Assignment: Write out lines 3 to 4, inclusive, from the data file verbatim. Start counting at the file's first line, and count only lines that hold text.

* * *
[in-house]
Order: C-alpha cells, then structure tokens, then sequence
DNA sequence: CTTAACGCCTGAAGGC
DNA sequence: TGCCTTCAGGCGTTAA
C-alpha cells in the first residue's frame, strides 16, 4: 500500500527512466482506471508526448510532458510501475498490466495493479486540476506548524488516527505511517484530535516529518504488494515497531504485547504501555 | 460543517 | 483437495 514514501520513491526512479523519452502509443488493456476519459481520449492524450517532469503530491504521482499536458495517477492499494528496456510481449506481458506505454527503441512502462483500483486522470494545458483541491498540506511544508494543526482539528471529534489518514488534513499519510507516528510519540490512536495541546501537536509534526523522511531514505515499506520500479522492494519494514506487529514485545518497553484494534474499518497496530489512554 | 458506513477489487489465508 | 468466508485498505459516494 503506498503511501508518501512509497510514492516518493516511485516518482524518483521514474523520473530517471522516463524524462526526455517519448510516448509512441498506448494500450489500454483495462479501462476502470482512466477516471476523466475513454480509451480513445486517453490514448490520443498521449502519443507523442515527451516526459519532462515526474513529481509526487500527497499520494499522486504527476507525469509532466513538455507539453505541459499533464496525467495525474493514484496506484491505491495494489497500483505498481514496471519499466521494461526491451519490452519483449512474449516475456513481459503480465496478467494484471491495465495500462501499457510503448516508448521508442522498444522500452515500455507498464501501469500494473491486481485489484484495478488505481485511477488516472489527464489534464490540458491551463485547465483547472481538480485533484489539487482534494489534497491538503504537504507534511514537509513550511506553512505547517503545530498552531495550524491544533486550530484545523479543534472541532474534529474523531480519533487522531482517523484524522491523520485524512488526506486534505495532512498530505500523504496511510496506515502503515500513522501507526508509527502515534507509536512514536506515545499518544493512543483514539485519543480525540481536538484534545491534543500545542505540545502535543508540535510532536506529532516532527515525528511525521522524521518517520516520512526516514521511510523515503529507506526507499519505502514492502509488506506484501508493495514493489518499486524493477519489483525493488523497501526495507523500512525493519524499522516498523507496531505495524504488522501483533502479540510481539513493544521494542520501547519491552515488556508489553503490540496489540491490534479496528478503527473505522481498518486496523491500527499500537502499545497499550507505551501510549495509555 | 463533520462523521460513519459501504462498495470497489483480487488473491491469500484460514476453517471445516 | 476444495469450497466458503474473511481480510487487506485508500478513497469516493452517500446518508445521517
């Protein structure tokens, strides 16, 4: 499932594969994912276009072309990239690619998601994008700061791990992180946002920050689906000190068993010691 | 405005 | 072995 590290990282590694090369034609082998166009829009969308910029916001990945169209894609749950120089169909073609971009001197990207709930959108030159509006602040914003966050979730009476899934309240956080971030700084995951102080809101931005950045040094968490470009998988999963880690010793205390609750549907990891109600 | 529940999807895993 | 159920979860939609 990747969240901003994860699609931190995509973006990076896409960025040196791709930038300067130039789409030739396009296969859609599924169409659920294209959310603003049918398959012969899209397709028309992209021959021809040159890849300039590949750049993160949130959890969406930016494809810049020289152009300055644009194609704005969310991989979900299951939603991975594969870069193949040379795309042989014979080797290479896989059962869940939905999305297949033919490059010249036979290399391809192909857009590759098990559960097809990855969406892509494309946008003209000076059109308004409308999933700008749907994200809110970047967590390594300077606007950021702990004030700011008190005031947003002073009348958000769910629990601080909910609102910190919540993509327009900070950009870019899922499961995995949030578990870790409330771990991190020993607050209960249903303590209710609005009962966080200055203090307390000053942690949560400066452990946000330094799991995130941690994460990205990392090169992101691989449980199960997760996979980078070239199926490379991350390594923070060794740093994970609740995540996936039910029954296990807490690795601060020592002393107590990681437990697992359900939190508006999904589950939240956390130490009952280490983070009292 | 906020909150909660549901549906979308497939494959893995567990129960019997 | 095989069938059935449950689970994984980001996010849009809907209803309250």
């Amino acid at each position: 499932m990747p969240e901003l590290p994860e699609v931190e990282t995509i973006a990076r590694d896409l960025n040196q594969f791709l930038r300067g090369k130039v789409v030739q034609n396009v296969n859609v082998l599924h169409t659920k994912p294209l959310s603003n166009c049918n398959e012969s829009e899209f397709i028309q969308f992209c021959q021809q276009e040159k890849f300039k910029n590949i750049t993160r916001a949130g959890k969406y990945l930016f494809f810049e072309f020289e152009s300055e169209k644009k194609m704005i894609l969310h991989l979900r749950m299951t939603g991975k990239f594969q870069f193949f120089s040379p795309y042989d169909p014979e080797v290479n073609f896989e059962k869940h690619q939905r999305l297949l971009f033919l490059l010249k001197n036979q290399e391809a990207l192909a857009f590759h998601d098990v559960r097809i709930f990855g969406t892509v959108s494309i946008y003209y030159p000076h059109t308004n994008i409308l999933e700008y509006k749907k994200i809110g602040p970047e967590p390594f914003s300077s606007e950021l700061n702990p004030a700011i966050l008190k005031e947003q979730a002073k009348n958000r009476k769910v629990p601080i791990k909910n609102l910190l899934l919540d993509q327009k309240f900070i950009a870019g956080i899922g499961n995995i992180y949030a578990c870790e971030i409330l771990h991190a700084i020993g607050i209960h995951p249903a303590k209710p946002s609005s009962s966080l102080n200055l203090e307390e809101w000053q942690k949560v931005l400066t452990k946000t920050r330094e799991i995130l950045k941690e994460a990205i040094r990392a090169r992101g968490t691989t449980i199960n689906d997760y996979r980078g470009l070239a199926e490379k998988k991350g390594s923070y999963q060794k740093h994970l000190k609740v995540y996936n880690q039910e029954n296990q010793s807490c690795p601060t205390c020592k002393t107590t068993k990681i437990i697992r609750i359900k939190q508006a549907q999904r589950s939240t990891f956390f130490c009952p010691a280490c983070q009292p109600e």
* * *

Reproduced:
DNA sequence: CTTAACGCCTGAAGGC
DNA sequence: TGCCTTCAGGCGTTAA